Brian Fuller's blog on the media, marketing and content creation

What’s old is new again

Posted on | October 2, 2008 | No Comments


Busy as hell the past two weeks, astonishingly so, given the financial meltdown around us. I felt bad about not blogging, but then again reading The Wall Street Journal every morning was enough to paralyze me.
I remember ’87. I was in Rhode Island at the time. I just happened to pop into my broker’s office in the afternoon when the market crashed. I had no idea, as this was pre-Internet and I hadn’t been listening to the radio. My Kidder-Peabody guy had his silver bull statue turned upside down after the market when 500 points south. More than a dozen years later, I saw Worldcom evaporate before my eyes along with a chunk of hard-earned investment.
This one is different. It’s a good old-fashioned panic. Most of us haven’t seen anything like this in our lifetime. In previously market runs or recessions, there was always credit. It may have been more expensive money, but it was there to be had. Today, there is NO credit. There is only fear.
On NPR today, a woman who runs a small business in the Bay Area said her credit line is frozen. She’s had to lay off half her staff of 40 in the past few days. I chatted with the deli owner across the street. She has a customer, an accountant, whose firm’s largest client was a European company with offices in San Francisco. They retrenched and killed the S.F. presence. There goes half that man’s business. Multiply those cases by, what, tens of thousands? Overnight. Boom. Done.
This could be a doozy. I’ve worried for years that the real estate speculation bubble would mirror, in its collapse, what happened to Japan in the early 1990s, when asset prices said sayonara and the lost decade ensued.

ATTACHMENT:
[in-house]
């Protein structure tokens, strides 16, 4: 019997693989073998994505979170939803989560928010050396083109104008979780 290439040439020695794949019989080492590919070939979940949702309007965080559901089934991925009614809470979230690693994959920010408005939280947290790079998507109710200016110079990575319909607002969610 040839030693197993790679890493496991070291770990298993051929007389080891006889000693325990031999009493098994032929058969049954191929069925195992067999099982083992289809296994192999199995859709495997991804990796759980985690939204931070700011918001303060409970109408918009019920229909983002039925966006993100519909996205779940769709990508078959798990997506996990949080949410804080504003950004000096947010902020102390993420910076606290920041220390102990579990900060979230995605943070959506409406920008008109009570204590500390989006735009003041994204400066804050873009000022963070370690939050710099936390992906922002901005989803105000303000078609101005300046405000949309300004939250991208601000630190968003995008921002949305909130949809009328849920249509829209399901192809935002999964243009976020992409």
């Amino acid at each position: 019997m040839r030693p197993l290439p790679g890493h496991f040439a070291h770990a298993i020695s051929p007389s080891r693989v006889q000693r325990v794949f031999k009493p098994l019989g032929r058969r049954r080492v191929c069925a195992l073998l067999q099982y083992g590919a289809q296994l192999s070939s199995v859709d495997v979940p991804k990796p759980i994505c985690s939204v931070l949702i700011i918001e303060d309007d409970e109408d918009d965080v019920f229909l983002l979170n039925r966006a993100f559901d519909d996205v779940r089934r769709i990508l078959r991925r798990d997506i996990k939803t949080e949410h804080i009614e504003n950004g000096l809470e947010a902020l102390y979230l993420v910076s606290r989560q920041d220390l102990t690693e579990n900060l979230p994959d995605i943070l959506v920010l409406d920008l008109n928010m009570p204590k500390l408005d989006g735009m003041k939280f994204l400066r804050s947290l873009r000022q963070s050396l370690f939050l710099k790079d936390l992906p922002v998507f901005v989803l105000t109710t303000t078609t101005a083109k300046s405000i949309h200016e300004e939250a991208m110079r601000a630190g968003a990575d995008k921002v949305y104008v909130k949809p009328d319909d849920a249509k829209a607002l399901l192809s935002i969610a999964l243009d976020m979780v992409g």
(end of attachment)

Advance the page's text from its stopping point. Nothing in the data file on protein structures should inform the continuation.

We can hope that ours won’t be that prolonged. We tend to move more quickly, rip off the bandage faster. But it will be painful. Then again, 24-hour media so hyperventilates today that it could all be overblown, couldn’t it? You just don’t know.

Joe Biden said tonight in the VP debate that this collapse was driven by greed. Sure enough. But let’s be honest: we’re all complicit. Rank and file Americans had access to cheap money the past 10 years that was unprecedented. Bad oversight sure. But didn’t you feel, somewhere deep down, that at the peak of it all something was amiss? In the past 10 years, when your neighbors were taking weekend trips to the islands or Europe, didn’t that strike you as just not right? New everything every couple of years, second and third homes? Technology brought us boom times, but could it really make us mini King Croesuses?

My parents both lived through the Depression, neither uncomfortably. My godmother did too, but she remembered toast and water for a long time. They were forever changed by it. Credit to them was something to be avoided at all times, save for buying a house. My old man had plenty of money but held onto our cars for a dozen years, bought sport coats at Kmart for 10 bucks. It was a fabulous deal to him and an eyesore to mom, so much so she wept every time he wore it public.